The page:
The Hollywood Reporter describes it as, "A vivid narrative and a dynamic study in color."[12]IndieWire said: "The extra time spent developing the film pays off on screen: From its opening title design to the last notes of Tunde Jegede’s score, Mami Wata is a work of art."[13]The Los Angeles Times said: "That balance between light and dark is how Obasi most potently underscores all his themes: faith and proof, tradition versus modernity, the otherworldly alongside the human, and of course, Mami Wata's power to give and take."[14]The Wall Street Journal said: "Mr. Obasi's script elevates folklore by subtly infusing it with political implications and a sardonic outlook on feminine vs. masculine power."[15] The New York Times Critic's Pick review said: "In Mami Wata, the archetypes are familiar, but they work to make this Nigerian film a distinctly economical masterpiece."[16] Matt Zoller Seitz of RogerEbert.com in his review, gave it a four-star rating (the highest) saying: "The film casts a spell, and the spell persists to the end."[17]

See also edit

References edit

  1. ^ "Mami Wata". 2023 Sundance Film Festival. Retrieved January 22, 2023.
  2. ^ The Scoove, Africa (October 16, 2023). "CJ Obasi's "Mami Wata" is Nigeria's Official Submission to the 96th Oscars". The Scoove Africa. Retrieved October 16, 2023.
  3. ^ "Mami Wata". 2024 Film Independent Spirit Awards. Retrieved December 5, 2023.
  4. ^ "Nominees Announced for the 55th NAACP Image Awards". NAACP Image Awards. Retrieved January 25, 2024.
  5. ^ a b "MAMI WATA goes to venice!". Fiery Film. July 20, 2021. Retrieved February 20, 2023.
  6. ^ Page, Thomas (February 13, 2023). "With Sundance winner 'Mami Wata,' CJ 'Fiery' Obasi is redefining what it means to be a Nigerian filmmaker". CNN Style. Retrieved February 15, 2023.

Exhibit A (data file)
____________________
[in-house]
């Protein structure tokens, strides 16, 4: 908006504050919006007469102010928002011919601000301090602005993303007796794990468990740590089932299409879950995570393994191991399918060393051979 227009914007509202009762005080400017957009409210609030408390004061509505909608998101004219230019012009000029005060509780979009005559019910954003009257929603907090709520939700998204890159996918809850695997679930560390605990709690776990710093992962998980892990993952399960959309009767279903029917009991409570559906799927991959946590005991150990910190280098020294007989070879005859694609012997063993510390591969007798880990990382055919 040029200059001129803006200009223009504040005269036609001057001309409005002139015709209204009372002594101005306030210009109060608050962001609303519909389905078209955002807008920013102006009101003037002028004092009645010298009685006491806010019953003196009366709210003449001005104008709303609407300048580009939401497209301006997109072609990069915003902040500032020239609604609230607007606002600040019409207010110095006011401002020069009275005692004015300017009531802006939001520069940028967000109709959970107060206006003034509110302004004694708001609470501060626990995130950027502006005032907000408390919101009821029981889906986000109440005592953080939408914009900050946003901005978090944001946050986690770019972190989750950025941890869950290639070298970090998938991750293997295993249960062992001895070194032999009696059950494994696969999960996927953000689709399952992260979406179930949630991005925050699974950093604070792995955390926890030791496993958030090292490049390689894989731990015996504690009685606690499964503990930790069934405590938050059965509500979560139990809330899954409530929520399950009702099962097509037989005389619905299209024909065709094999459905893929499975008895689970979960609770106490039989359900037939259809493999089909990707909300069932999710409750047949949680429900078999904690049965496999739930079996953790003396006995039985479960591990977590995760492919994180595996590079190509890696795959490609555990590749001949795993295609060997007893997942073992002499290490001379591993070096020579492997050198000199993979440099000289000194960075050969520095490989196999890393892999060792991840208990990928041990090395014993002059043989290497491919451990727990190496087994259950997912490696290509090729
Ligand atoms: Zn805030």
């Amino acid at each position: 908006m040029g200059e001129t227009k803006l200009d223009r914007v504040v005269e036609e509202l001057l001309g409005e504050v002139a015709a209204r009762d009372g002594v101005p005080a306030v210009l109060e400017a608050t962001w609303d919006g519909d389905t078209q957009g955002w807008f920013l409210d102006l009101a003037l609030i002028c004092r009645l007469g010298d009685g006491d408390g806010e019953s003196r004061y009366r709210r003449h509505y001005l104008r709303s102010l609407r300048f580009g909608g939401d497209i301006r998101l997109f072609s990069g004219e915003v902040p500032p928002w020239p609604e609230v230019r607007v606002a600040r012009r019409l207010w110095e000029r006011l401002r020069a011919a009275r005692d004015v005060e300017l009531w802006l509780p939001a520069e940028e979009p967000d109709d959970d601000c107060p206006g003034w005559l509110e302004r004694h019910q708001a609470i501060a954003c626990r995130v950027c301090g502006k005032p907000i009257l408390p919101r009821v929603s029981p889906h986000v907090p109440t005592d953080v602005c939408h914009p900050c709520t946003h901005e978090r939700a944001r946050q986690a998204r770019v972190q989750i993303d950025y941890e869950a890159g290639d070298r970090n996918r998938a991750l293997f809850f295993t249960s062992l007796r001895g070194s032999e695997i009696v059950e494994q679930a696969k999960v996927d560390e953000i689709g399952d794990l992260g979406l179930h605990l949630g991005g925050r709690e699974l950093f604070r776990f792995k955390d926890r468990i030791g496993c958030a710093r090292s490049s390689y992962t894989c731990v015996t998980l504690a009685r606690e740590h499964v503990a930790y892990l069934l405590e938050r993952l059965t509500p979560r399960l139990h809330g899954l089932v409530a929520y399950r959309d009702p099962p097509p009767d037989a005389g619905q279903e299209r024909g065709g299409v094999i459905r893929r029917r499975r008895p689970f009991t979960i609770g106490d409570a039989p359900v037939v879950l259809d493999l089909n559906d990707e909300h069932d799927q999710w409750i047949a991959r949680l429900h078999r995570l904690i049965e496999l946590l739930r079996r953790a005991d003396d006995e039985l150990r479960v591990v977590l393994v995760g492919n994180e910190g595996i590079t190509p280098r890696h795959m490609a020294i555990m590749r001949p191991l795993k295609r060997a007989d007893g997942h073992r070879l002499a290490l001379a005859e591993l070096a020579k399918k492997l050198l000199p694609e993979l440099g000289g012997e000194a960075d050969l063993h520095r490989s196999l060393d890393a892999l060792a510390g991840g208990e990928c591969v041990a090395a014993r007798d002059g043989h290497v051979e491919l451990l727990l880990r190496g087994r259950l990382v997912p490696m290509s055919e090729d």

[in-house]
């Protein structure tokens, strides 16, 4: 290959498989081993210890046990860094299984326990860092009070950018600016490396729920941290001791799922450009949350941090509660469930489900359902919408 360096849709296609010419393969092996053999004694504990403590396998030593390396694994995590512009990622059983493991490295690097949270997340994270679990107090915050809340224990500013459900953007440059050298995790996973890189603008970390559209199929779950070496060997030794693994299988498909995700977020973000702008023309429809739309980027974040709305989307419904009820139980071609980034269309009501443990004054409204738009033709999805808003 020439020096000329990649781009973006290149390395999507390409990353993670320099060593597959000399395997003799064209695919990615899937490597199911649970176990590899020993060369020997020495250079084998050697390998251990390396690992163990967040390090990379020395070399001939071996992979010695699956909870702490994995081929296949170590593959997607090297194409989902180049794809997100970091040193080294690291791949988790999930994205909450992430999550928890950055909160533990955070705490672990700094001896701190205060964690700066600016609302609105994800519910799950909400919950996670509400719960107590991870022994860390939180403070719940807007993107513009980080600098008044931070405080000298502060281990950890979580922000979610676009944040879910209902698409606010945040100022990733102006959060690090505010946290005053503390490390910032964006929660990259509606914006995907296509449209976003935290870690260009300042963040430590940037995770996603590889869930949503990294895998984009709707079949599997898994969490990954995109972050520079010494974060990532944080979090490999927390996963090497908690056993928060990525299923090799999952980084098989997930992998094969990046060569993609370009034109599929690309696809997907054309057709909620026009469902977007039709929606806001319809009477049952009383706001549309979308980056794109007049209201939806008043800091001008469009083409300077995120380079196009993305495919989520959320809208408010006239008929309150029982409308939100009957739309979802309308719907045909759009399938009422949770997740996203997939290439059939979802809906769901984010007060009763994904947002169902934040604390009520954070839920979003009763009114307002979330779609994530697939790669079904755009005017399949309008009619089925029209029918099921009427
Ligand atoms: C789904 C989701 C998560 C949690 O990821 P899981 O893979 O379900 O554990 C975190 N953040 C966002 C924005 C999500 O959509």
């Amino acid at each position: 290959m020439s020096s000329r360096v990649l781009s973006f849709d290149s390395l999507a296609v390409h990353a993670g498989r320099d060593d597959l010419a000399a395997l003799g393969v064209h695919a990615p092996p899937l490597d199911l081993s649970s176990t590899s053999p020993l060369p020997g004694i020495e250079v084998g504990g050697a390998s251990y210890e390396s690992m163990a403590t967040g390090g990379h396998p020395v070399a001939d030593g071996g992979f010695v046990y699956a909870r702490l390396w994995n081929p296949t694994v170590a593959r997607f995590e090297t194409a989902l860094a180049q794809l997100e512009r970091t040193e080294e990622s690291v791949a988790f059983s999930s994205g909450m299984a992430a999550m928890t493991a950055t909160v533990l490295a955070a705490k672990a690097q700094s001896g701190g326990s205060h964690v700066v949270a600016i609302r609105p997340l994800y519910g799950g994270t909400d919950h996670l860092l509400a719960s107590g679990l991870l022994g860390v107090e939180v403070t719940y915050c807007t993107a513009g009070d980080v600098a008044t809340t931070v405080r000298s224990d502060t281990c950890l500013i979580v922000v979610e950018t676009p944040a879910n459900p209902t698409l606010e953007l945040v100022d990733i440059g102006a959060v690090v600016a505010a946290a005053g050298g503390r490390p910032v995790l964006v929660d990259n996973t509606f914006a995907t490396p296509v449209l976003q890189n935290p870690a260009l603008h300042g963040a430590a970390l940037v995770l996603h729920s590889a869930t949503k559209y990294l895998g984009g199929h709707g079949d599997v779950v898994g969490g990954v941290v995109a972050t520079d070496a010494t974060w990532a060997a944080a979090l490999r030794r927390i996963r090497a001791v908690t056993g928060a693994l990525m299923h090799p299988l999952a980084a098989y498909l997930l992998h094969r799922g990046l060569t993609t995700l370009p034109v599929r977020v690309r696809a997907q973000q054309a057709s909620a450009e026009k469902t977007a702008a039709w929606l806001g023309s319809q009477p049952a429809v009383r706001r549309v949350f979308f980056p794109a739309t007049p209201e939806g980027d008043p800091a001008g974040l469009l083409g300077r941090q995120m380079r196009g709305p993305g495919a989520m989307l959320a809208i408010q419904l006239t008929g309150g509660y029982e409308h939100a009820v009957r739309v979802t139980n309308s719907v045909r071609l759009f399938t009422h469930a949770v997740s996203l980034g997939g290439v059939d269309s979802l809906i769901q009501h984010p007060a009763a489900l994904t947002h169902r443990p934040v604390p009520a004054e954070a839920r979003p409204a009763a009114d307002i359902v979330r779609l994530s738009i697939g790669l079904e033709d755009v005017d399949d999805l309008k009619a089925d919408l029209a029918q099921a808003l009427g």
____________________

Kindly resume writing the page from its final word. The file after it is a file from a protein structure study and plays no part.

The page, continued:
7. ^ Mitchell, Wendy (January 24, 2023). "Nigeria's CJ Obasi on how West African folklore inspired Sundance title 'Mami Wata'". Screen International. Retrieved February 20, 2023.
  8. ^ Donnelly, Matt; Debruge, Peter (January 27, 2023). "Sundance Winners: 'A Thousand and One' Takes U.S. Dramatic Jury Prize (Complete List)". Variety. Retrieved January 27, 2023.
  9. ^ Husseini, Shaibu (March 11, 2023). "Award Haul for C.J Obasi's Mami Wata At FESPACO". The Guardian Nigeria. Retrieved March 11, 2023.
  10. ^ Ntim, Zack (May 18, 2023). "'Mami Wata:' West African Folktale Lands U.S. Deal Following Sundance Debut". Deadline. Retrieved May 18, 2023.
  11. ^ "Mami Wata", Rotten Tomatoes, retrieved October 27, 2023
  12. ^ Gyarkye, Lovia (January 31, 2023), "'Mami Wata' Review: A Nigerian Allegory's Energizing Experiments in Black and White", The Hollywood Reporter, retrieved January 31, 2023
  13. ^ Rife, Katie (January 25, 2023), "'Mami Wata' Review: Cinematography Is the Star in Mesmerizing West African Folk Tale", IndieWire, retrieved January 25, 2023
  14. ^ Abele, Robert (October 6, 2023), "'Review: 'Mami Wata' serves up a gorgeously rendered West African fable, tinged with mysticism", Los Angeles Times, retrieved October 6, 2023
  15. ^ Smith, Kyle (September 28, 2023), "Mami Wata' Review: A West African Struggle for Supremacy", The Wall Street Journal, retrieved September 28, 2023
  16. ^ Yu, Brandon (September 28, 2023), "Mami Wata' Review: An Old God Flickers Out in a New Era", The New York Times, retrieved September 28, 2023
  17. ^ Seitz, Matt Zoller (September 29, 2023), "Mami Wata", RogerEbert.com, retrieved September 29, 2023

External links edit